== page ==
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Drought Dilemma Fix: Cal Students’ Useful Guides for Replacing Water-Sucking Lawns

May 7, 2015
by Glen Martin

Though Governor Brown has since lifted restrictions on water use, Californians still might want to think twice about a thirsty traditional lawn.

Gov. Jerry Brown’s recent drought response declaration confirmed what we all knew—there’s not enough water to go around—but it was as light as helium on the details. Oh, sure, it decreed a 25 percent cut-back for urban consumers, but it didn’t put any restrictions on agriculture, which uses 80 percent of the state’s developed water. And it didn’t specify on just how urbanites are supposed to achieve such reductions, beyond leaving it up to local water districts to enforce the necessary strictures.

Meanwhile, as everyone fumbles with drafting and implementing rationing policies, our reservoirs head for “dead pool” (that point at which water can no longer be drained through gravity) and our wells are sucking air. Someone has to do something.

Not to worry (or at least, not to panic): Someone—or rather, several folks at UC Berkeley’s College of Environmental Design—have done something. Specifically, a group of students under the direction of lecturer and horticulturalist Dawn Kooyumjian has published a 134-page booklet that includes four templates for drought-tolerant landscaping.

While all the designs use minimal water, they are hardly in the Astroturf-and-plastic-pink-flamingoes or four-cacti-a-and-a-bunch-of-rocks vein. Rather they are, well, quite lovely.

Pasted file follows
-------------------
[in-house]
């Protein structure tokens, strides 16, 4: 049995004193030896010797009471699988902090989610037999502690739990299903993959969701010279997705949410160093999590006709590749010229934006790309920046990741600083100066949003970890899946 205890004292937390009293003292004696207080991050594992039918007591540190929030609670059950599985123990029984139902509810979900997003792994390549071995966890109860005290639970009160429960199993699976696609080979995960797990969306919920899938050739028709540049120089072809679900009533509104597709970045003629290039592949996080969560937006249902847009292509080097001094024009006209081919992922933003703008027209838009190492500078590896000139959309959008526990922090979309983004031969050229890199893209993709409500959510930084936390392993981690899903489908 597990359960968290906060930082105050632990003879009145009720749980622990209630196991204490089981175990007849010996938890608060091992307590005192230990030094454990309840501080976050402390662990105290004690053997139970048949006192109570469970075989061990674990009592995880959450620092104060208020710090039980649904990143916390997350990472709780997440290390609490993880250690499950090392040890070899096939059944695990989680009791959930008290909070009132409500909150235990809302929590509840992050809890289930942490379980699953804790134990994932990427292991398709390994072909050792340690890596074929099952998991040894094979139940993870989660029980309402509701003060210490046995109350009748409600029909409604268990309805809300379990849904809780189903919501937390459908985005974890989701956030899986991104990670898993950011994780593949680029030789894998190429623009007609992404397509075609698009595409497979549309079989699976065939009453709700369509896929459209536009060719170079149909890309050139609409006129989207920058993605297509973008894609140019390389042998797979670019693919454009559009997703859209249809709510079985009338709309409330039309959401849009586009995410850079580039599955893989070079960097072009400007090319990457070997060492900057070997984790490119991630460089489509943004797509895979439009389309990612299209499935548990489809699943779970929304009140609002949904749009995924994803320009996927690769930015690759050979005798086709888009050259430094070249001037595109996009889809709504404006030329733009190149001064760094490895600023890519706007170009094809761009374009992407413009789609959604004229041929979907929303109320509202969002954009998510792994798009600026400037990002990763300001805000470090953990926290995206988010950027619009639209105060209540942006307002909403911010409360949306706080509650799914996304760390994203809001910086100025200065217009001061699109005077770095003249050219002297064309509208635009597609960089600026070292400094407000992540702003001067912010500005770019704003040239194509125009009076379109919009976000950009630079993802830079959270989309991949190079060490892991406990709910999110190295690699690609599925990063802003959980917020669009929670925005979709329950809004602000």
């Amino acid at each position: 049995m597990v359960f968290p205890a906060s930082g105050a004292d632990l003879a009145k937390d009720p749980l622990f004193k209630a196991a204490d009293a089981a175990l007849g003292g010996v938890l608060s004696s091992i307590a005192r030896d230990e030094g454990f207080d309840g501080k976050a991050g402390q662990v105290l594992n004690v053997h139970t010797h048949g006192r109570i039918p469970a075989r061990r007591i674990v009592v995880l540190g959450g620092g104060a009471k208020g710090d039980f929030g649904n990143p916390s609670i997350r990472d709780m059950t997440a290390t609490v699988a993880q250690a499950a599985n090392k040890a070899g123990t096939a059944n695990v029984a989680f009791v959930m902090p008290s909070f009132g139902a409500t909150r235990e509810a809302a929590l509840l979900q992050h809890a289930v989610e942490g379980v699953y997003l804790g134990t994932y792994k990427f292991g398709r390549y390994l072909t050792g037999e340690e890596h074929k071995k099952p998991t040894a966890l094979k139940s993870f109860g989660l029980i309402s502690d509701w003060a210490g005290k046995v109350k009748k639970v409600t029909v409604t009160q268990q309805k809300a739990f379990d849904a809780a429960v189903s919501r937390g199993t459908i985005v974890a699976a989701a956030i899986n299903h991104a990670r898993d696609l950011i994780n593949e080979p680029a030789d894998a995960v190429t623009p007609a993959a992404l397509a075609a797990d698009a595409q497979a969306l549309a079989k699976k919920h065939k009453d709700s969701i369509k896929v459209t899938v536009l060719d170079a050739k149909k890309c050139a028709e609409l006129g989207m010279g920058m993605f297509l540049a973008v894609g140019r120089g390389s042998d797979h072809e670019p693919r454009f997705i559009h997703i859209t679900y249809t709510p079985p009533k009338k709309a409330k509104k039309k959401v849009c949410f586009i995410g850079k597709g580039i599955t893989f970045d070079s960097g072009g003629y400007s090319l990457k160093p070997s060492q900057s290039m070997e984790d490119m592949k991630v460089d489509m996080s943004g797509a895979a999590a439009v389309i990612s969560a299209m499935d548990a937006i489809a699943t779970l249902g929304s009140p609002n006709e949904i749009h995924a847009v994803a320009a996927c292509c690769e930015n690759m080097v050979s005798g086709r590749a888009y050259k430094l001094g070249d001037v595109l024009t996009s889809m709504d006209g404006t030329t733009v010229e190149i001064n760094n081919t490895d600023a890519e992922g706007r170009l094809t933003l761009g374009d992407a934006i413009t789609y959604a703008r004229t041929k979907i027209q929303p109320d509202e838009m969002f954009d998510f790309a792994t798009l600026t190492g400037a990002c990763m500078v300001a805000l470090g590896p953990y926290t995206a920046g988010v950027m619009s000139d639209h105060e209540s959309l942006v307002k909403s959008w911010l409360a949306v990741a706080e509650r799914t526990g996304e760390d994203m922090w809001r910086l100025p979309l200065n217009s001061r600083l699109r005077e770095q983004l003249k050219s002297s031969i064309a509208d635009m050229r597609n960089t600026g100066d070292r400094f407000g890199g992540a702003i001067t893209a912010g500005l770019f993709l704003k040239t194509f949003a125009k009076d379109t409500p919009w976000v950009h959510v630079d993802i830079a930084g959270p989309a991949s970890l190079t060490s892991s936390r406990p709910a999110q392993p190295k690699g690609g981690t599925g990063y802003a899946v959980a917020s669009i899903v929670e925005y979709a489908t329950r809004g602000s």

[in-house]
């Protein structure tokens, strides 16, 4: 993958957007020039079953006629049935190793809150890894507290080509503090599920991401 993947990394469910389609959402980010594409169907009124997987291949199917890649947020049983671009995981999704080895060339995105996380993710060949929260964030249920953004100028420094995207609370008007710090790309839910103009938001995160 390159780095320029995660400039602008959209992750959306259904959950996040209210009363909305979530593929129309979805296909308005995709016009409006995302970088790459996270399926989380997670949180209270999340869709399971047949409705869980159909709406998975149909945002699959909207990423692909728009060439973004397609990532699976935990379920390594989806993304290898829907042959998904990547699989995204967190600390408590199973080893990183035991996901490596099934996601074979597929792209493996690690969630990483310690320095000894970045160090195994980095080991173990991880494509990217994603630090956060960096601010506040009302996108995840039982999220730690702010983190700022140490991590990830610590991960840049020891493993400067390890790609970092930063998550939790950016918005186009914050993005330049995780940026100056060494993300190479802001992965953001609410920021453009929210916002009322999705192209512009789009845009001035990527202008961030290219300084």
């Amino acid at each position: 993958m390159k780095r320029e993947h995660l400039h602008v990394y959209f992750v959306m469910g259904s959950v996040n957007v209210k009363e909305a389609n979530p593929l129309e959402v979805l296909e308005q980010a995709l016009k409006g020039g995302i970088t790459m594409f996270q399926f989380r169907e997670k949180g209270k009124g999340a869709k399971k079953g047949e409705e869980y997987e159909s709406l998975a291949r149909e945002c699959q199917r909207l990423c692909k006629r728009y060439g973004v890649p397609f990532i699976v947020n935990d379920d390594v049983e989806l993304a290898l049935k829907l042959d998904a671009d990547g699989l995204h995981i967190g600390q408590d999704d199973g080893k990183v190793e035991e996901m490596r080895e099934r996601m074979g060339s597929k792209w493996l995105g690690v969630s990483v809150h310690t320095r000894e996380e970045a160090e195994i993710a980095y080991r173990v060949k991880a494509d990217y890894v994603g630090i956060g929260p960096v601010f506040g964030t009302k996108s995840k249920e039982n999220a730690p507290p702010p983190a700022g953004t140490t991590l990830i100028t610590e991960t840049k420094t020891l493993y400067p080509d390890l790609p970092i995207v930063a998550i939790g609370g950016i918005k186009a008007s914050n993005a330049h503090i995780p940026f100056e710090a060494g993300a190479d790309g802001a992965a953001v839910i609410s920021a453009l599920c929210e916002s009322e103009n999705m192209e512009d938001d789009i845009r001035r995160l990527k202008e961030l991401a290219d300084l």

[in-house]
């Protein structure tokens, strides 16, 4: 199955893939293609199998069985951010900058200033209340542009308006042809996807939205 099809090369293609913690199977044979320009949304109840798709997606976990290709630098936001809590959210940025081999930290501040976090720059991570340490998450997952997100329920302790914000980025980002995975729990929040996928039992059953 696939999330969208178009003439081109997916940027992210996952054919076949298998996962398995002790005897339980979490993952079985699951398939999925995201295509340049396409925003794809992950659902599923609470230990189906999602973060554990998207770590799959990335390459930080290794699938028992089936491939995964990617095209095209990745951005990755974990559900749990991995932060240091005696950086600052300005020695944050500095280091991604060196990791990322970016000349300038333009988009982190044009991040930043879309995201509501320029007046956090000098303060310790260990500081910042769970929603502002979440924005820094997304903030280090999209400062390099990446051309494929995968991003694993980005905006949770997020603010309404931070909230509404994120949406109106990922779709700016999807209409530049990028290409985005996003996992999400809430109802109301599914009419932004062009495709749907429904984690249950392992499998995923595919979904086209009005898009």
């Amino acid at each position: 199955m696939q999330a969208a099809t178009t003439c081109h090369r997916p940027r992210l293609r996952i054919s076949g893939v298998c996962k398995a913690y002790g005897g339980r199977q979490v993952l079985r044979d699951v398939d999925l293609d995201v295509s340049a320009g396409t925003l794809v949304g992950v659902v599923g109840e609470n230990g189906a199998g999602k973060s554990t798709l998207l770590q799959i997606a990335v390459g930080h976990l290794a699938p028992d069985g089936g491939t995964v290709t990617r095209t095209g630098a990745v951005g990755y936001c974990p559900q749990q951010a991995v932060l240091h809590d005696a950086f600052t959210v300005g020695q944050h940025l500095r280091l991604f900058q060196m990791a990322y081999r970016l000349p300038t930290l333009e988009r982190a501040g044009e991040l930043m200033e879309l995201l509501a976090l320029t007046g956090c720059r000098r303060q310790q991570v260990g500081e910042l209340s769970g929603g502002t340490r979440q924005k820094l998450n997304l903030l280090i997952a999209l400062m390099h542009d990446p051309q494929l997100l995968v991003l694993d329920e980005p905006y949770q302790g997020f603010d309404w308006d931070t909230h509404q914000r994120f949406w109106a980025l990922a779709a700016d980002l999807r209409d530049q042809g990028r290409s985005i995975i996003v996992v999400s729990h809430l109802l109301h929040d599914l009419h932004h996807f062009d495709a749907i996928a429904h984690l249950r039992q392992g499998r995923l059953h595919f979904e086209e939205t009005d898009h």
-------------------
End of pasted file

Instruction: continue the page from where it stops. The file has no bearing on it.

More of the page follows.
The first, the Herb Garden, is somewhat formal in design, employs useful, edible plants, and emphasizes rainwater capture. The second, the California Native Garden, incorporates year-round color, widely available plants, and easy installation and maintenance. The Lush and Dry Garden features desert plants that Kooyumjian characterizes as “easy to maintain, with interesting textures and colors,” while the Cottage Garden includes flowers and a small lawn.

Each template includes alternate designs for lots of varying dimensions and schema for both sunny and partially shaded conditions. Depending on the template, the average homeowner can expect to save 32,500 to 35,800 gallons of water compared to a traditional lawn. The pamphlet also contains general info on drought-related watering, pest controls, and plant options.

The booklet was created specifically for the San Lorenzo Village Homes Association. San Lorenzo Village, one of the nation’s first planned communities, was built shortly after World War II. The homeowners association incorporates 5,400 middle-class homes and serves 22,000 residents. Like all such developments, San Lorenzo Village has covenants: You can’t leave your trash can out on the curb all week long, you can’t keep your Christmas lights up until Easter—and lawns must be kept irrigated and green.

The association sends teams throughout town to ensure that the covenants are enforced. In January, shortly before the state declaration of a drought emergency, it was observed that quite a few lawns were browning off. Residents were notified of the covenant breach, and the homeowners association got some immediate push-back. The residents weren’t letting their lawns die out of sloth; they were trying to do something positive about the drought. They were deliberately using less water.